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Ontario Tech acknowledges the lands and people of the Mississaugas of Scugog Island First Nation.

We are thankful to be welcome on these lands in friendship. The lands we are situated on are covered by the Williams Treaties and are the traditional territory of the Mississaugas, a branch of the greater Anishinaabeg Nation, including Algonquin, Ojibway, Odawa and Pottawatomi. These lands remain home to many Indigenous nations and peoples.

We acknowledge this land out of respect for the Indigenous nations who have cared for Turtle Island, also called North America, from before the arrival of settler peoples until this day. Most importantly, we acknowledge that the history of these lands has been tainted by poor treatment and a lack of friendship with the First Nations who call them home.

This history is something we are all affected by because we are all treaty people in Canada. We all have a shared history to reflect on, and each of us is affected by this history in different ways. Our past defines our present, but if we move forward as friends and allies, then it does not have to define our future.

Learn more about Indigenous Education and Cultural Services

Cheryl Foy's headshot

Cheryl Foy

University Secretary and General Counsel

An in-house counsellor strategically enhances corporate governance in Ontario Tech.



  • Bachelor of Laws Queen’s University, Kingston
  • Honours Bachelor of Arts Degree in Political Studies, Queen’s University, Kingston

An Introduction to University Governance

Published book, Irwin Law, April 2021

Effective governance is now more important than ever to ensure that universities preserve the autonomy fundamental to the vital role they play in our society. These exciting institutions are at the forefront of research and teaching and are expected to be drivers and facilitators of social and technological change, innovation, commercialization, and knowledge transfer. As educators and recipients of significant public funds, they are the focus of public opinion and close financial scrutiny, and must work to comply with ever-changing government policy and increasing regulation.

This book is for those who want to learn more about and participate in university governance. The governance context for universities is unique, and playing a positive and effective role in university governance requires understanding this exceptionality: important concepts, the complex stakeholder context, decision-making structures, and the allocation of responsibilities within the university sector.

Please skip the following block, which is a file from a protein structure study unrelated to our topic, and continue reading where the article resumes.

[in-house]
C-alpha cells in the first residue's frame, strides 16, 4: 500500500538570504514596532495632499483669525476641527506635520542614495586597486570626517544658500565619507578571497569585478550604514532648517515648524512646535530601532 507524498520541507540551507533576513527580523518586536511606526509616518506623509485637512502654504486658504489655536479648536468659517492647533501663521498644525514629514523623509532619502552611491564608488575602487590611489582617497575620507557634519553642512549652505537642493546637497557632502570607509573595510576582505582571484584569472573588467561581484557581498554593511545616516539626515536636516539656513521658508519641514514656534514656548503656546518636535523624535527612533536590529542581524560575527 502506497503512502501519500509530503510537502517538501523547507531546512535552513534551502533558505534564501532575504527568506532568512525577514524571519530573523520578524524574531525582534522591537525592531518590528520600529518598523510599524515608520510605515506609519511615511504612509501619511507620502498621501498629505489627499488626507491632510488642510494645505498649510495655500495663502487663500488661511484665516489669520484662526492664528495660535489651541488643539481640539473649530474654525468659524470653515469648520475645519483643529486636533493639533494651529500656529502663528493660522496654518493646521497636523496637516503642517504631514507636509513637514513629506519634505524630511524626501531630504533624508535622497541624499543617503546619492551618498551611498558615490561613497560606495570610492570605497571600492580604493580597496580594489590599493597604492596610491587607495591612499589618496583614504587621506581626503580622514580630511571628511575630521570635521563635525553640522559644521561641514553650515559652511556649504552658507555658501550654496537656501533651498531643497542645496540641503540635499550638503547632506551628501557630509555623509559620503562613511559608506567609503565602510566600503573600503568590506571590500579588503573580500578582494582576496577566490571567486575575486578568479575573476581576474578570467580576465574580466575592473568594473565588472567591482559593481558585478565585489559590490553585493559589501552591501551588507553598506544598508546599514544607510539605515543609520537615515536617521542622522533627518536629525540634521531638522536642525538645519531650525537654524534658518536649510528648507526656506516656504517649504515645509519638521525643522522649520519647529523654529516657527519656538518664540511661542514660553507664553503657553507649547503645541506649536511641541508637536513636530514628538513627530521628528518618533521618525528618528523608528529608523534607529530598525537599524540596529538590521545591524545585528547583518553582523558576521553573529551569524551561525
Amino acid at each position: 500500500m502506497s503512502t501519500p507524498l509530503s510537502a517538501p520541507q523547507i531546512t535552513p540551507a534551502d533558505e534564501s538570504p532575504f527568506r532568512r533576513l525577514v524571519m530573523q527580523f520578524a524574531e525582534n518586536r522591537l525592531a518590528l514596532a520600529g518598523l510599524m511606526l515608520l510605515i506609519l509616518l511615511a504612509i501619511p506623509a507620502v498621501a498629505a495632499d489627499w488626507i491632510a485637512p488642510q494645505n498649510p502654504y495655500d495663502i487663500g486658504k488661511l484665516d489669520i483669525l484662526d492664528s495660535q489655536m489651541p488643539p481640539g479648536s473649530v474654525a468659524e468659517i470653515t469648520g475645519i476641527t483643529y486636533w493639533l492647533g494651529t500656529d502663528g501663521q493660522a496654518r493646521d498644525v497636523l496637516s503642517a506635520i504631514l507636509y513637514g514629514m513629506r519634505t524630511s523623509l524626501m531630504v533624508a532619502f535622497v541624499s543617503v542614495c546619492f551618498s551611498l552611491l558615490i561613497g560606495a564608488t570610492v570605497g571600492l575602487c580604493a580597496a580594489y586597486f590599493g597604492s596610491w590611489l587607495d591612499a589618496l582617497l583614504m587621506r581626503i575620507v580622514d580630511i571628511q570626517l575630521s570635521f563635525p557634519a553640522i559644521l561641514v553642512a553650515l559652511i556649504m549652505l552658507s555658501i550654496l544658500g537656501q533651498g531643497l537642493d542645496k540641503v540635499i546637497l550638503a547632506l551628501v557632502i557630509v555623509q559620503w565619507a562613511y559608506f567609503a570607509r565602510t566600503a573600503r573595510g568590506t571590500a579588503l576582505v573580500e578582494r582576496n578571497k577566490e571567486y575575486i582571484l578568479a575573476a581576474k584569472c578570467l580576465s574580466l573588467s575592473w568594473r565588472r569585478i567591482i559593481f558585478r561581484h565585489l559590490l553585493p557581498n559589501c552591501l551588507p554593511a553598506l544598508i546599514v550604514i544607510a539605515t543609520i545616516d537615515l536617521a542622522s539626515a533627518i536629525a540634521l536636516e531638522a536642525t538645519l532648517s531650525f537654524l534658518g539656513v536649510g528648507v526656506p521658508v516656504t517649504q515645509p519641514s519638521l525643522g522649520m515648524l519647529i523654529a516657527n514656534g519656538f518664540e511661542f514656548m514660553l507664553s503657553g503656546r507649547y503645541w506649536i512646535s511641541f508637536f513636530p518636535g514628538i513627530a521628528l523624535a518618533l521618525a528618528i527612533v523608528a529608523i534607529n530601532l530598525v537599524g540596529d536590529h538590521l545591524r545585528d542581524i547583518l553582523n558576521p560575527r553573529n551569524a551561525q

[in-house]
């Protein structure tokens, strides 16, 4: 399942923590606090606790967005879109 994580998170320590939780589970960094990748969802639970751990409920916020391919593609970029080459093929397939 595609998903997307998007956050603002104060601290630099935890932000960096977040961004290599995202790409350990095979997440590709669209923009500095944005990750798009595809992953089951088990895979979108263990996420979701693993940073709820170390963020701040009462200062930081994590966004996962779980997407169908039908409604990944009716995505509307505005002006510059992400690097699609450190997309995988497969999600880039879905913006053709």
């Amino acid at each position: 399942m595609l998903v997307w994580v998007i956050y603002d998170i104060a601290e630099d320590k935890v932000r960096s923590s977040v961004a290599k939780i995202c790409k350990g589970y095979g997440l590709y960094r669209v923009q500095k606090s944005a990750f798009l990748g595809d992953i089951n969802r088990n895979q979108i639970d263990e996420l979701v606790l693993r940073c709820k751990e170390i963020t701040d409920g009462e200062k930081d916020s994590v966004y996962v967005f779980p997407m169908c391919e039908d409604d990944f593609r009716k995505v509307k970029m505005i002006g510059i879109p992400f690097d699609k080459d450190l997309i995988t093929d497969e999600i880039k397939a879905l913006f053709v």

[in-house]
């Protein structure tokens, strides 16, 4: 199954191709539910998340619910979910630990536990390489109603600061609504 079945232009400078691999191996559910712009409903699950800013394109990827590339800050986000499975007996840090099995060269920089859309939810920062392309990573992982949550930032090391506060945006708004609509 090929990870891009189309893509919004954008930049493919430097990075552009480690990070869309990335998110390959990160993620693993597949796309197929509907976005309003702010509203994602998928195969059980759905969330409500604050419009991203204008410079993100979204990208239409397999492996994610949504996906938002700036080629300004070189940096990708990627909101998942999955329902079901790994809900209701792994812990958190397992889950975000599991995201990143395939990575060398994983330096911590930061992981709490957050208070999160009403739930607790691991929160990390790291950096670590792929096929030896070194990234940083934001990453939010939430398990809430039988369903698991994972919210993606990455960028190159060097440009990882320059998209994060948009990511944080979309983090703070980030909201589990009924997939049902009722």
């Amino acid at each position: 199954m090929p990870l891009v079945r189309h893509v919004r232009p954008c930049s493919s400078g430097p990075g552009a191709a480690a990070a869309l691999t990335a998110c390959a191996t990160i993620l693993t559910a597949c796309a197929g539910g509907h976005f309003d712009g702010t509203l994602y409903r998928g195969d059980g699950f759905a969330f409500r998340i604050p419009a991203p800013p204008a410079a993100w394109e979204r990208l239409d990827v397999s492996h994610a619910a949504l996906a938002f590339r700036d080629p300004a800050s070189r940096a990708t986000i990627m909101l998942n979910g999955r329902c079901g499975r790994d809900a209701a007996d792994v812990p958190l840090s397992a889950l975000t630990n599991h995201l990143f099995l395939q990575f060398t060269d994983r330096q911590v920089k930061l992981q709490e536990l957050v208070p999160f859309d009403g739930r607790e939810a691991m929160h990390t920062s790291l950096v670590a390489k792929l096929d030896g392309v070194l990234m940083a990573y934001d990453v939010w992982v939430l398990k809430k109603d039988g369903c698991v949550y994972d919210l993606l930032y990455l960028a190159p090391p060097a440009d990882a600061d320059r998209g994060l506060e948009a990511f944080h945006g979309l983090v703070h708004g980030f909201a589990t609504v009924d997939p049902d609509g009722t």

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Women general counsel do 'lean in'

Canadian Lawyer Magazine  online

 2014-09-05

Sheryl Sandberg’s book, Lean In: Women, Work and the Will to Lead, has been both embraced and criticized. Around the table, as a newly formed general counsel chapter of the Women’s Law Association of Ontario gathered to meet recently, there was no criticism. The comments were all positive. The phrase “lean in” was used regularly with the expectation that we all understood what was meant. The first president of the chapter, Julia Shin Doi, general counsel at Ryerson University, has quoted the line from the book, “What would you do if you weren’t afraid?” as being a source of inspiration to her.

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Avoid hiring and keeping a dud

Canadian Lawyer Magazine  online

 2013-03-11

There are two areas in which organizations hiring lawyers need help: assessing the legal skills of applicants for legal roles and evaluating the performance of the lawyer as a legal adviser.

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In-house counsel wanted: Lawyers without courage need not apply

Canadian Lawyer Magazine  online

 2013-02-25

Each time a corporate scandal hits an organization like a tsunami, think about what the in-house lawyers were doing before when it hit, and after.